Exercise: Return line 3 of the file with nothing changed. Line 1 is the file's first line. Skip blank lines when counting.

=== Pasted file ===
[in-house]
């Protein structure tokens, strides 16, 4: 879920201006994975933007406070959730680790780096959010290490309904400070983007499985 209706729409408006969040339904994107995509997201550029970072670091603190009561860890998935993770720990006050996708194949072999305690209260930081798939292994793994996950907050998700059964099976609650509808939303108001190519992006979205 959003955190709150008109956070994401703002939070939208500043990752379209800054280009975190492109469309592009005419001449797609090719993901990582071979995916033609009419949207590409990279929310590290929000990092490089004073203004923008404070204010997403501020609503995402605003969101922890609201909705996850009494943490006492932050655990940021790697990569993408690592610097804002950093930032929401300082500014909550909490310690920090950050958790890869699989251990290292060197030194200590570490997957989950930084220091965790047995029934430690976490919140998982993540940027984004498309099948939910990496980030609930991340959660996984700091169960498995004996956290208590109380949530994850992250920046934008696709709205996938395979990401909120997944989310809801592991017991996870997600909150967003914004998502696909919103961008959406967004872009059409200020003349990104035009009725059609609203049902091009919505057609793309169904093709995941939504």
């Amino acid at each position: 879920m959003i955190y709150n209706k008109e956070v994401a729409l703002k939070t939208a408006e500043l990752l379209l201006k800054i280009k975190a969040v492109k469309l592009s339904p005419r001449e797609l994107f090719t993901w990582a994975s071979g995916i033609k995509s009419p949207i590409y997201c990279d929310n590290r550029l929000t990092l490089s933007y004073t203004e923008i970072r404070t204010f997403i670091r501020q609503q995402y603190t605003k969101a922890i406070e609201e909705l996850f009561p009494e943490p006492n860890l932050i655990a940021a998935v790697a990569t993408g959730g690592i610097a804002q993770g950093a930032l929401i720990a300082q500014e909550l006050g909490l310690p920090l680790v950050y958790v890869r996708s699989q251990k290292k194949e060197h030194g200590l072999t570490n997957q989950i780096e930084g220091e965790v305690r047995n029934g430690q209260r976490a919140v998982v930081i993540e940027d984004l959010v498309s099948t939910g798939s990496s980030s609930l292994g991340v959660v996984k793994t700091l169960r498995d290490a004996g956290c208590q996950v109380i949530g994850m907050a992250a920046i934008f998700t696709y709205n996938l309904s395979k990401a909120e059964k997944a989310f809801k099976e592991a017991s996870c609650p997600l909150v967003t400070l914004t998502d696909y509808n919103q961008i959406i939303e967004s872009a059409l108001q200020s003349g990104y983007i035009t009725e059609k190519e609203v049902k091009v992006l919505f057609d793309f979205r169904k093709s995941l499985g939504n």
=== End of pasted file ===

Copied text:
């Amino acid at each position: 879920m959003i955190y709150n209706k008109e956070v994401a729409l703002k939070t939208a408006e500043l990752l379209l201006k800054i280009k975190a969040v492109k469309l592009s339904p005419r001449e797609l994107f090719t993901w990582a994975s071979g995916i033609k995509s009419p949207i590409y997201c990279d929310n590290r550029l929000t990092l490089s933007y004073t203004e923008i970072r404070t204010f997403i670091r501020q609503q995402y603190t605003k969101a922890i406070e609201e909705l996850f009561p009494e943490p006492n860890l932050i655990a940021a998935v790697a990569t993408g959730g690592i610097a804002q993770g950093a930032l929401i720990a300082q500014e909550l006050g909490l310690p920090l680790v950050y958790v890869r996708s699989q251990k290292k194949e060197h030194g200590l072999t570490n997957q989950i780096e930084g220091e965790v305690r047995n029934g430690q209260r976490a919140v998982v930081i993540e940027d984004l959010v498309s099948t939910g798939s990496s980030s609930l292994g991340v959660v996984k793994t700091l169960r498995d290490a004996g956290c208590q996950v109380i949530g994850m907050a992250a920046i934008f998700t696709y709205n996938l309904s395979k990401a909120e059964k997944a989310f809801k099976e592991a017991s996870c609650p997600l909150v967003t400070l914004t998502d696909y509808n919103q961008i959406i939303e967004s872009a059409l108001q200020s003349g990104y983007i035009t009725e059609k190519e609203v049902k091009v992006l919505f057609d793309f979205r169904k093709s995941l499985g939504n």